I'm trying to migrate away from Gaussian 09, using Gamess-US instead for molecular modelling of some heavy alkaline earth metal complexes, using density functional theory (DFT). In some of my previous Gaussian inputs I used the SDD (Stuttgart/Dresden) pseudopotential with the metallic cation ($\ce{Sr^2+}$). Now I intend to reproduce this calculation in Gamess-US.

After a couple of days figuring out how to use mixed basis sets in Gamess, I searched the Basis Set Exchange for this Stuttgart/Dresden ECP specification. Then I got confused, because there's no basis listed with that exact name. The closest I've found available for strontium was Stuttgart RLC and Stuttgart RSC 1997.

Which of these (if any) is the best match to the SDD pseudopotential available in Gaussian?

  • $\begingroup$ Have you tried to look on their website? tc.uni-koeln.de/PP/clickpse.en.html In your shoes, I would try to compare the pseudo potentials from the Gaussian output file (I hope you still have access to it) and the pseudo potentials from that website. $\endgroup$
    – Pier
    Mar 20, 2020 at 21:34

1 Answer 1


SDD is a basis set description, which uses Stuttgart/Dresden ECPs. They are readily available for download at the BSE, but also via Univ. Köln. And they are pretty easy to pick out. See the Pseudo keyword for what is Gaussian 16 is using currently, which should be the same for 09. At least in the BSE there hasn't been an update to the S/D ECPs since their initial upload. See the related notes included at BSE and pick the appropriate size. The more problematic part is finding the BS for the orbitals that are actually described. I believe this is the correct choice, i.e. Stuttgart 1997 RSC. Please review the literature specified on the Gaussian homepage about the implementation of SDD (should be about 20 to 30 papers), and then you can cross-reference them to the references saved in the BSE library.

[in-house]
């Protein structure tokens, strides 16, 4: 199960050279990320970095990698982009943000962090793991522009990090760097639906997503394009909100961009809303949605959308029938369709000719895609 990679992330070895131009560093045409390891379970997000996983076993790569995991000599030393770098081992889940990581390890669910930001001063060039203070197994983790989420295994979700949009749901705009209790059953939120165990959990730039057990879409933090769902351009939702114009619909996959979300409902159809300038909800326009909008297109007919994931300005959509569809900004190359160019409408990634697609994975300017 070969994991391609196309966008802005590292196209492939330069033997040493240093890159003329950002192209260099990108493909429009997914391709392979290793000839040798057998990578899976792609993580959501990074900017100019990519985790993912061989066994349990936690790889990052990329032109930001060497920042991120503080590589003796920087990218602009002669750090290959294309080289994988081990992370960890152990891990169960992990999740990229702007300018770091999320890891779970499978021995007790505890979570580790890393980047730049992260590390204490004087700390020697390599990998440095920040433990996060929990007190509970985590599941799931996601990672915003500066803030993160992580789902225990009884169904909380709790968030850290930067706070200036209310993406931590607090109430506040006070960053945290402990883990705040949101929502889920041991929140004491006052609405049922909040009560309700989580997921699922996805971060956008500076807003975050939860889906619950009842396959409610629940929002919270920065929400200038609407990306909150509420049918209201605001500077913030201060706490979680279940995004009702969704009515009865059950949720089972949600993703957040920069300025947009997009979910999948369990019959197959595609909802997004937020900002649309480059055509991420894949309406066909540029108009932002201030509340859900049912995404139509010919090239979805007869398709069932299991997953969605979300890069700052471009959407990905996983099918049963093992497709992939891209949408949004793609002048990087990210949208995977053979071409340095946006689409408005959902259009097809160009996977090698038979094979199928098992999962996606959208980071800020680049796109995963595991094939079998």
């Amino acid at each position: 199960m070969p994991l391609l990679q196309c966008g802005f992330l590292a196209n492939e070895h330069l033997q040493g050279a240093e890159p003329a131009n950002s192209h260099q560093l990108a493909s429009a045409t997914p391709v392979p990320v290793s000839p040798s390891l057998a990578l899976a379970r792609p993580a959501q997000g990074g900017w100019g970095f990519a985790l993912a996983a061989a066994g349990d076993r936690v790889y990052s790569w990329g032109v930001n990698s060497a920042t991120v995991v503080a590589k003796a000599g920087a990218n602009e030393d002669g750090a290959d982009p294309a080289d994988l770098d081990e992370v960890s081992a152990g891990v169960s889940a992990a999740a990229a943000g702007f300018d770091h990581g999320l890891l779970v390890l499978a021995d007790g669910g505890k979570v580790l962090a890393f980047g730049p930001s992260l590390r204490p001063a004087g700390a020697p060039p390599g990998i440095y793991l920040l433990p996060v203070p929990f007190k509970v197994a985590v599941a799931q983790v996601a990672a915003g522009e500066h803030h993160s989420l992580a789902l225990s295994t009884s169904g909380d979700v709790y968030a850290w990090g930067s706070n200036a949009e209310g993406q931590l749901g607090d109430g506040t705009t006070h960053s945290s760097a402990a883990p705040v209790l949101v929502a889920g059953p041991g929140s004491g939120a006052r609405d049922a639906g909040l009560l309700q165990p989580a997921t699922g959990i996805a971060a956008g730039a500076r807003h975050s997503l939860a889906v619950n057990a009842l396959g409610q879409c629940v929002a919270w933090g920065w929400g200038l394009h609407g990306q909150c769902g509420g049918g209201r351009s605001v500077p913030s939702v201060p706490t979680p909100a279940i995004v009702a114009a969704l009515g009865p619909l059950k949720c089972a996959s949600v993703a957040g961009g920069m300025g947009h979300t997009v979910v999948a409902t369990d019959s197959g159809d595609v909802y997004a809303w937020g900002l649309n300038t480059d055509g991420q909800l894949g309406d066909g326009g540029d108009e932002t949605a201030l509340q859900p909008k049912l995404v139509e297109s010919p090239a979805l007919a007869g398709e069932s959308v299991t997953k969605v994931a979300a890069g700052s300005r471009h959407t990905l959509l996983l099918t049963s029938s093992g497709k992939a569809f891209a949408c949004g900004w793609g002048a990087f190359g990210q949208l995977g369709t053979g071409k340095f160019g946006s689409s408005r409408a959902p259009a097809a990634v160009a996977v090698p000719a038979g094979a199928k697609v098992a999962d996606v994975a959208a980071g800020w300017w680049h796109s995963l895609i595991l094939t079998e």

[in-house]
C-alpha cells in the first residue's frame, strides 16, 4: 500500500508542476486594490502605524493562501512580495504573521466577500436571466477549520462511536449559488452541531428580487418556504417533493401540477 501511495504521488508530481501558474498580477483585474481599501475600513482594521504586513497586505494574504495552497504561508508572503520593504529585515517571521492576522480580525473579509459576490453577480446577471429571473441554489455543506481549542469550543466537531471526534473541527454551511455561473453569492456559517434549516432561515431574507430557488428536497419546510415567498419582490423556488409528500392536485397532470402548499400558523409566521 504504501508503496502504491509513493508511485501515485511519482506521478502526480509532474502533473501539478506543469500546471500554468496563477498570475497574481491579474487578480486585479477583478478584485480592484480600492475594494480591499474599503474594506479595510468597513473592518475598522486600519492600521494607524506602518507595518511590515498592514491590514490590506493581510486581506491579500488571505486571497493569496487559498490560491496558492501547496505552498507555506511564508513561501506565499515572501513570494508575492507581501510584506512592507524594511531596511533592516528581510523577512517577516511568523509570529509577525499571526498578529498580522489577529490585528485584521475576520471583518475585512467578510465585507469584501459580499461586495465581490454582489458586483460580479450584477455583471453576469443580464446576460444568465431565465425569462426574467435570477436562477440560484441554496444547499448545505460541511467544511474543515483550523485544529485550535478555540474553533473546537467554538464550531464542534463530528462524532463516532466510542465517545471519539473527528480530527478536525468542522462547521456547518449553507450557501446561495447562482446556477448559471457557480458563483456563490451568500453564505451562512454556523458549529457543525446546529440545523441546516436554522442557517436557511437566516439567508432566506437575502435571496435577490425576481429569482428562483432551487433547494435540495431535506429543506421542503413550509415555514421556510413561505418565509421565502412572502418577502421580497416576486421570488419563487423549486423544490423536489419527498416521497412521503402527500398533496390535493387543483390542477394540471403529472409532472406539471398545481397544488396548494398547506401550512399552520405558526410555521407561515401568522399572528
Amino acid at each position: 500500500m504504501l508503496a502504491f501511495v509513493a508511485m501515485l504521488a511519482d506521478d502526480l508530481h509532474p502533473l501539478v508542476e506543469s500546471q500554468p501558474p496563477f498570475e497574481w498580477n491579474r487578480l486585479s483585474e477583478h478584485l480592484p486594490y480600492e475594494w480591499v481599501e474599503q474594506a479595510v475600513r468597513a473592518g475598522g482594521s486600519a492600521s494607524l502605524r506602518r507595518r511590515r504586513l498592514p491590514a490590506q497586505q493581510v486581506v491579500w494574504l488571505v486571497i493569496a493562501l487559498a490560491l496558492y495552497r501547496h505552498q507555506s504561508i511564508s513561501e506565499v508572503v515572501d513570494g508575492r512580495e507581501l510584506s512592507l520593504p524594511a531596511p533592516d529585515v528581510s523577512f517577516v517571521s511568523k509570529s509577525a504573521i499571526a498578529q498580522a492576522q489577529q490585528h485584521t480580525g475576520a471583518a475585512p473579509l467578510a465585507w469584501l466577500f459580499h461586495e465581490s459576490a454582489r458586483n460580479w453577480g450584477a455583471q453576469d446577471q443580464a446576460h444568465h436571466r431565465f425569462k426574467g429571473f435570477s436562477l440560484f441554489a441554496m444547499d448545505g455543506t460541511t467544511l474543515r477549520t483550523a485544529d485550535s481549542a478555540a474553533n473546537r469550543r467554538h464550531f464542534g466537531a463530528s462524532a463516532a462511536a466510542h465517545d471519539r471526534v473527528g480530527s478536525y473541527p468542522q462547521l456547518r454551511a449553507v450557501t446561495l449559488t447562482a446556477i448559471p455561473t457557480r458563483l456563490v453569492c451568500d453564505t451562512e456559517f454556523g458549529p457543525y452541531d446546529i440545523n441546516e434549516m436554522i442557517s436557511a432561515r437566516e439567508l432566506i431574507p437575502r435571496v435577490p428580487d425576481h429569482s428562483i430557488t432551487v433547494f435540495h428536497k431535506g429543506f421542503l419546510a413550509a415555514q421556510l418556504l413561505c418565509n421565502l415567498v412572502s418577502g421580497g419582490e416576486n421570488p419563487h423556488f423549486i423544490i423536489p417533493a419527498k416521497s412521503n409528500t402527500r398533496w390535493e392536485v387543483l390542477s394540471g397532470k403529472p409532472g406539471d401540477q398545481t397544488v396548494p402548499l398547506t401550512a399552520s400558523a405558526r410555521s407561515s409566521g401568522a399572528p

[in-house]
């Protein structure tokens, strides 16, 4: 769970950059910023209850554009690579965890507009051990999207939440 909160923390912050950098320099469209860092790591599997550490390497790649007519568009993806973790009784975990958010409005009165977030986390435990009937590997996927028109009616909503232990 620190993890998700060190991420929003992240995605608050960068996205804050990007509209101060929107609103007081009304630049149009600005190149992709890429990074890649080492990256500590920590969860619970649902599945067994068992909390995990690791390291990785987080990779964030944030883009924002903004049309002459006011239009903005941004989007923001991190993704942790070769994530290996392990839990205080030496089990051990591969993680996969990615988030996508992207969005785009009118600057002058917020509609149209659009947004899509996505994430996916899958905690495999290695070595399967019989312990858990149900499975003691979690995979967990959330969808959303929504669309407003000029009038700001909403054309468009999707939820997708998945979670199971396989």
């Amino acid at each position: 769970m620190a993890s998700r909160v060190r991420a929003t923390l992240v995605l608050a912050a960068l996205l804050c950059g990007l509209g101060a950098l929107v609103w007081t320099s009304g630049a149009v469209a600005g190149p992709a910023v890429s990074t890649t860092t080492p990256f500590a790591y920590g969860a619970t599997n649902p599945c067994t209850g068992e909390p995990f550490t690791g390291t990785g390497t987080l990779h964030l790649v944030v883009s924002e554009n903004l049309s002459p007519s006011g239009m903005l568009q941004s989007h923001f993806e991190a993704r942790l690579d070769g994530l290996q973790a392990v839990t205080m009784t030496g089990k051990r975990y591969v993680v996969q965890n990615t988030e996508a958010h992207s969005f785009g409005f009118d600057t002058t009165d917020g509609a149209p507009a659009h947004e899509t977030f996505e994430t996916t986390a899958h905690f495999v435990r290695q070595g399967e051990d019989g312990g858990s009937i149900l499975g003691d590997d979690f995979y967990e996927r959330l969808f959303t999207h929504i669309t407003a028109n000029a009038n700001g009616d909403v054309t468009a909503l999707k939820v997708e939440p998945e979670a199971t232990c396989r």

The work is from the earlier days of computational chemistry, so it is quite fragmented. I believe the ECPs are still popular and used in the correlation consistent Dunning basis sets. The orbital parts I wouldn't be too sure about. There are plenty of other choices out there and it would be wise to review the literature to see what is the state of the art for strontium.

Why not use the move away from Gaussian also as a move to a less fragmented, different level of theory? If you want to compare the data to previous calculations, you have to recalculate them anyway, why not choose a method which is a bit more consistent than the SDD basis. And depending on what you are calculating, you might also want to look at different software suits, e.g. Orca, Psi 4, Turbomole. Gamess certainly has its strengths, basis set implementation and handling is unfortunately not among those.


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